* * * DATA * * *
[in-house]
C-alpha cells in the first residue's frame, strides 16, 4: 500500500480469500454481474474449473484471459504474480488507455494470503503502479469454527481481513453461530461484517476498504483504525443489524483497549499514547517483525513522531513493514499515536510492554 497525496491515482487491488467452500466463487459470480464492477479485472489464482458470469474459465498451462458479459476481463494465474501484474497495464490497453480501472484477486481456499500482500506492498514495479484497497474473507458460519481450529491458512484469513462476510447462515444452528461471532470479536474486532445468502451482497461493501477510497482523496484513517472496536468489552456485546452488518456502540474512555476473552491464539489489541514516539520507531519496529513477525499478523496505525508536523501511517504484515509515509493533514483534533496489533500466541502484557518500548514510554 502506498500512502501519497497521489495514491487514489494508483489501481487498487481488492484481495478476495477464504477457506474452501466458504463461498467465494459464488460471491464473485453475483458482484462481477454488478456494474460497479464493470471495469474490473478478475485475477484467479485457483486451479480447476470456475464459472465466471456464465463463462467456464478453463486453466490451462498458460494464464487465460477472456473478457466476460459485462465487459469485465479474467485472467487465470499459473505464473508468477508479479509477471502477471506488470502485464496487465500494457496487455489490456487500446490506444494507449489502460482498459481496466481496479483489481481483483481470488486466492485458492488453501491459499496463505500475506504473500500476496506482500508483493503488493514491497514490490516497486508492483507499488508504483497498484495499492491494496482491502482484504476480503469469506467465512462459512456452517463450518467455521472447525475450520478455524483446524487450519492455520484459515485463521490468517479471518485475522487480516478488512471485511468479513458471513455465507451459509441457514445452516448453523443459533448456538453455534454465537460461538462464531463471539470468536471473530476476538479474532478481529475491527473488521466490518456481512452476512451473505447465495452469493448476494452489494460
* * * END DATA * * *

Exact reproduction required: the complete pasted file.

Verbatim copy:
[in-house]
C-alpha cells in the first residue's frame, strides 16, 4: 500500500480469500454481474474449473484471459504474480488507455494470503503502479469454527481481513453461530461484517476498504483504525443489524483497549499514547517483525513522531513493514499515536510492554 497525496491515482487491488467452500466463487459470480464492477479485472489464482458470469474459465498451462458479459476481463494465474501484474497495464490497453480501472484477486481456499500482500506492498514495479484497497474473507458460519481450529491458512484469513462476510447462515444452528461471532470479536474486532445468502451482497461493501477510497482523496484513517472496536468489552456485546452488518456502540474512555476473552491464539489489541514516539520507531519496529513477525499478523496505525508536523501511517504484515509515509493533514483534533496489533500466541502484557518500548514510554 502506498500512502501519497497521489495514491487514489494508483489501481487498487481488492484481495478476495477464504477457506474452501466458504463461498467465494459464488460471491464473485453475483458482484462481477454488478456494474460497479464493470471495469474490473478478475485475477484467479485457483486451479480447476470456475464459472465466471456464465463463462467456464478453463486453466490451462498458460494464464487465460477472456473478457466476460459485462465487459469485465479474467485472467487465470499459473505464473508468477508479479509477471502477471506488470502485464496487465500494457496487455489490456487500446490506444494507449489502460482498459481496466481496479483489481481483483481470488486466492485458492488453501491459499496463505500475506504473500500476496506482500508483493503488493514491497514490490516497486508492483507499488508504483497498484495499492491494496482491502482484504476480503469469506467465512462459512456452517463450518467455521472447525475450520478455524483446524487450519492455520484459515485463521490468517479471518485475522487480516478488512471485511468479513458471513455465507451459509441457514445452516448453523443459533448456538453455534454465537460461538462464531463471539470468536471473530476476538479474532478481529475491527473488521466490518456481512452476512451473505447465495452469493448476494452489494460